Ever since 2008 the dominant cork supplier Amorim has been commissioning studies to showcase the sustainability attributes of the renewable resource that is cork in comparison with those of screwcaps. The results have gradually been making their way into professional wine consciousness. Screwcap production may use much less water than cork treatments but the Amorim-sponsored studies suggest that natural corks are superior not just in terms of greenhouse-gas emissions but also non-renewable energy consumption and various other key parameters. Today Amorim provide their customers with a comforting estimate of how much carbon is sequestered by the trees responsible for the corks they order.

Aluminium’s principal sustainability credential is that it is infinitely recyclable and most of it, cans anyway, is actually recycled. Wine corks lose elasticity so they are not really suitable for reuse and in practice most of them just go to landfill. For effective recycling they generally need to be shipped back to Portugal, an energy- and emission-intensive exercise that has not so far been included in life-cycle assessments, to be repurposed into other cork products such as insulation, flooring, tennis balls and aircraft components. (The wine industry is by far the cork industry’s most important customer, however, taking about 70% of all cork products.) 

Both the UK and Australia have recently drawn up stringent packaging regulations with sustainability in mind. Along with a host of plastics, wine corks are currently classified non-recyclable in both sets of regulations. In the UK this means that special fees may in future be imposed on the use of such a naughty material – although it seems crass to impose admirable standards of packaging without offering a workable recycling system. (Alcohol monopolies such as those in Scandinavia and Ontario’s LCBO are much better placed to collect corks systematically than the UK or Australia.)

For what it’s worth, I take my used corks to a branch of Nicolas wine merchants in London who say, rather vaguely, that they send them to a recycling centre. Majestic in the UK collect corks and give mulched corks to the Eden Project to add to their soils. Recorked UK also collect and recycle used corks.

The Wine Society in the UK recently launched a cork recycling scheme whereby they will mulch corks returned to their Stevenage HQ or their delivery vans. Diam stoppers made of agglomerate cork particles are accepted. Plastic corks (which can look disconcertingly like some smooth natural corks but are even less elastic) are not. They will eventually be sent back to Portugal in suitably large consignments.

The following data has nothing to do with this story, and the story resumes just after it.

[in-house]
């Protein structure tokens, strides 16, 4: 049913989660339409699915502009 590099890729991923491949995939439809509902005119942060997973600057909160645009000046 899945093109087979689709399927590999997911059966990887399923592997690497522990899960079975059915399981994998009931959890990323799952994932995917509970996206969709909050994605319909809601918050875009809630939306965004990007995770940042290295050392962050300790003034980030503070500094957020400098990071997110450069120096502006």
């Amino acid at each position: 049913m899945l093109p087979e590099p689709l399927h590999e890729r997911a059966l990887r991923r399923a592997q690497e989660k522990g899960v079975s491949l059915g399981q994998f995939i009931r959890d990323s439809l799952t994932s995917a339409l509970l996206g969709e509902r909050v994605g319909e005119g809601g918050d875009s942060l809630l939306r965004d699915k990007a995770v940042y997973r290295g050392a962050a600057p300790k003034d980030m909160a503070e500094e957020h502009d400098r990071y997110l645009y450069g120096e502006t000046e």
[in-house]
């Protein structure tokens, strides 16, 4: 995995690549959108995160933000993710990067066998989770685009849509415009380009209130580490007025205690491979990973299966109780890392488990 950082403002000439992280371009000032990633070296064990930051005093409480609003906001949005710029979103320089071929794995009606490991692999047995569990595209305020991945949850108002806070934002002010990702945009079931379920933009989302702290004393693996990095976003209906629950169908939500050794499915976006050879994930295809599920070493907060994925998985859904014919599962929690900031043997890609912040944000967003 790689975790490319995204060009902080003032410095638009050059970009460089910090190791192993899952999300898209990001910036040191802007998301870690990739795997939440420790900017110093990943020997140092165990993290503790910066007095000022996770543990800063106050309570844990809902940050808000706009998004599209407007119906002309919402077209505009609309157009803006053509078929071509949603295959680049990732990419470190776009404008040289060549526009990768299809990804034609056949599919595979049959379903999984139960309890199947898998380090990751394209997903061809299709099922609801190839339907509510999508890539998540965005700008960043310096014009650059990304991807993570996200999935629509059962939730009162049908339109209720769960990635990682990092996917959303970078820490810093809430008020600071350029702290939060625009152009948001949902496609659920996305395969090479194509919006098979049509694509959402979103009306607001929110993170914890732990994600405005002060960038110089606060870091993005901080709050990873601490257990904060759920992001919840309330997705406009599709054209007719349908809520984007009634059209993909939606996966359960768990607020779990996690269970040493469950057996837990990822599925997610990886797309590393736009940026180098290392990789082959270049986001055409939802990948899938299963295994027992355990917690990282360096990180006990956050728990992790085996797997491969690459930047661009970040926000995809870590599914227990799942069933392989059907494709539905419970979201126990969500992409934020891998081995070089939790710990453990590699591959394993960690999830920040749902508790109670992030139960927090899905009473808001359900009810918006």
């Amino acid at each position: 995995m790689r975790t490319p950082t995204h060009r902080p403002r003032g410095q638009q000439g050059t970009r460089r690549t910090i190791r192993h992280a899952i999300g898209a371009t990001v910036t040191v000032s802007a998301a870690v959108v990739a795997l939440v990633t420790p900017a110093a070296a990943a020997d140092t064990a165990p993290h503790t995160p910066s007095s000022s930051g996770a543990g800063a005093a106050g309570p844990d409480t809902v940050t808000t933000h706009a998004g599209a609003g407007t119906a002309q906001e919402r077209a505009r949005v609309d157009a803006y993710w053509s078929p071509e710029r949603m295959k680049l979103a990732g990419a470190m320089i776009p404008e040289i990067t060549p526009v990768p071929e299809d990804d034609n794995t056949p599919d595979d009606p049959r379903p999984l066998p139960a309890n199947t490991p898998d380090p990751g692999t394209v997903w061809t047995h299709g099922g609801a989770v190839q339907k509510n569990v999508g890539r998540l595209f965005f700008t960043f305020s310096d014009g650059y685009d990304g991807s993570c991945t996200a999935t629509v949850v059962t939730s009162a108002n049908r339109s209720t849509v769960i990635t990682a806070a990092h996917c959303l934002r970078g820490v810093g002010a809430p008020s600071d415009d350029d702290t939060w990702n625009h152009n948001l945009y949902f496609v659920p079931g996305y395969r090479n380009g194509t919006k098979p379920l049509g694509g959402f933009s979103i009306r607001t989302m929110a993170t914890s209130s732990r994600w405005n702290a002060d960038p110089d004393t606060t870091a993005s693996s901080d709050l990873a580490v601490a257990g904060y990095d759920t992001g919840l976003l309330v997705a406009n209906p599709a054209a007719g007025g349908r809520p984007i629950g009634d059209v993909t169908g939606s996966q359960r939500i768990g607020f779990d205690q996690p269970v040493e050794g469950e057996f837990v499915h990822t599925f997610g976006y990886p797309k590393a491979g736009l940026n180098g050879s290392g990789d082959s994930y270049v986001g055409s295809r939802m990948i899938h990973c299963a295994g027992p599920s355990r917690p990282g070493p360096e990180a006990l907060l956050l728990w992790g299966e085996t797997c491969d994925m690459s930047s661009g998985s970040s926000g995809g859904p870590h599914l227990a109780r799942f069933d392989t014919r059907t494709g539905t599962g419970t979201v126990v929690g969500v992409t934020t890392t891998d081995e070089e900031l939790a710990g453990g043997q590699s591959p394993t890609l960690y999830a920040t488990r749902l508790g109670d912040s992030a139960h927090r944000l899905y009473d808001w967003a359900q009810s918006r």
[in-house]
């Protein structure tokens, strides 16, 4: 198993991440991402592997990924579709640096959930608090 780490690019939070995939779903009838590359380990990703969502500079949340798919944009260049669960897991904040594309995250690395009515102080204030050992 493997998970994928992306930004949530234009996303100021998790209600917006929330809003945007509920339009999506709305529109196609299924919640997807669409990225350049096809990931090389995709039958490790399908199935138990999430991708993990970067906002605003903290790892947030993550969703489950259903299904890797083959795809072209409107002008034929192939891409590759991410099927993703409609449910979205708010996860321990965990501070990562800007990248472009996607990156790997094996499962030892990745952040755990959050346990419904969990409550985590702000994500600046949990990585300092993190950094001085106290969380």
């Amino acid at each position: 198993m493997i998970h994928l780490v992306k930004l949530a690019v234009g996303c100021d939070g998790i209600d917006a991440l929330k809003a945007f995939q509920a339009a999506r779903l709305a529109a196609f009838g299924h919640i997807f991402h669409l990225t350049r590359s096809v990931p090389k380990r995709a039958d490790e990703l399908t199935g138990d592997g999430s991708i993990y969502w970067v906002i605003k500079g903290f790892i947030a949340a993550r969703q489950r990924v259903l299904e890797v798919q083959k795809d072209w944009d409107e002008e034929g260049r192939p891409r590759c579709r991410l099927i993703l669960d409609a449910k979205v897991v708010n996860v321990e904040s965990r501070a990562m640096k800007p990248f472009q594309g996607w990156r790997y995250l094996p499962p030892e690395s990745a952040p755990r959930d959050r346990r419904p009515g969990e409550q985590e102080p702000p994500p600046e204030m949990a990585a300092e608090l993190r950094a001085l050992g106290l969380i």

In Australia the APCO initiative is aiming to phase out packaging materials that are not reusable, recyclable or compostable by next year so there’s an urgent need to work out what to do with the relatively few corks there. Retailer Dan Murphy’s recently launched a scheme to collect them and send them to a factory where they are turned into cork mats for the wine store staff.

Interestingly, APCO has also identified the PVDC (polyvinylidene chloride) film commonly used today to line screwcaps as unacceptable after 2025. Australian wine producers are so wedded to their Stelvins that the hunt is on for a biodegradable alternative. (It may be worth noting that Australia is the world’s leading supplier of bauxite, from which aluminium is extracted.)

Some wine producers may be embracing natural cork today for qualitative rather than sustainability reasons. Amorim, for example, now offers, at a price (several euros a pop), stoppers described as ‘the world's first natural cork with a non-detectable TCA performance’ with a usefully reliable oxygen transmission rate. This is obviously a considerable improvement on a cork failure rate put as high as 5–6% by some in the early years of the century. I still come across ‘corked’ bottles horribly affected by TCA but they tend to be wines bottled more than 10 years ago.

Like many, I am convinced that screwcaps are as good for wine as a perfect cork, but for the moment can’t work out which is better for the planet.

Superior screwcapped wines

A host of Australian and NZ wines, thanks to impeccable pioneers Grosset of South Australia and Kumeu River of Auckland.

Many an Austrian and German producer such as Bründlmayer, Eva Fricke, Hirsch, Jurtschitsch, Josef Leitz, Nigl, Pfaffl, Prager, Salomon Undhof and Herbert Zillinger.

Fewer in France but Domaine Begude, Domaine des Baumard, Jean-Claude Boisset and Domaine Laroche are examples that spring to mind – in some cases for some wines only.

In Italy, Livio Felluga, Franz Haas, Isole e Olena, Massolino and Pieropan all use screwcaps for some of their wines. As do, in the US, Bedrock, CADE, Plumpjack, Red Newt, Tablas Creek – and Bonny Doon, which organised an elaborate ‘funeral’ for cork in New York in 2002 at which I gave the eulogy.

Access to all 38 articles we have published about stoppers and cork is included in membership of As are the many tasting notes on the producers listed above.

Credit for the image of cork oaks stripped for cork production: APCOR.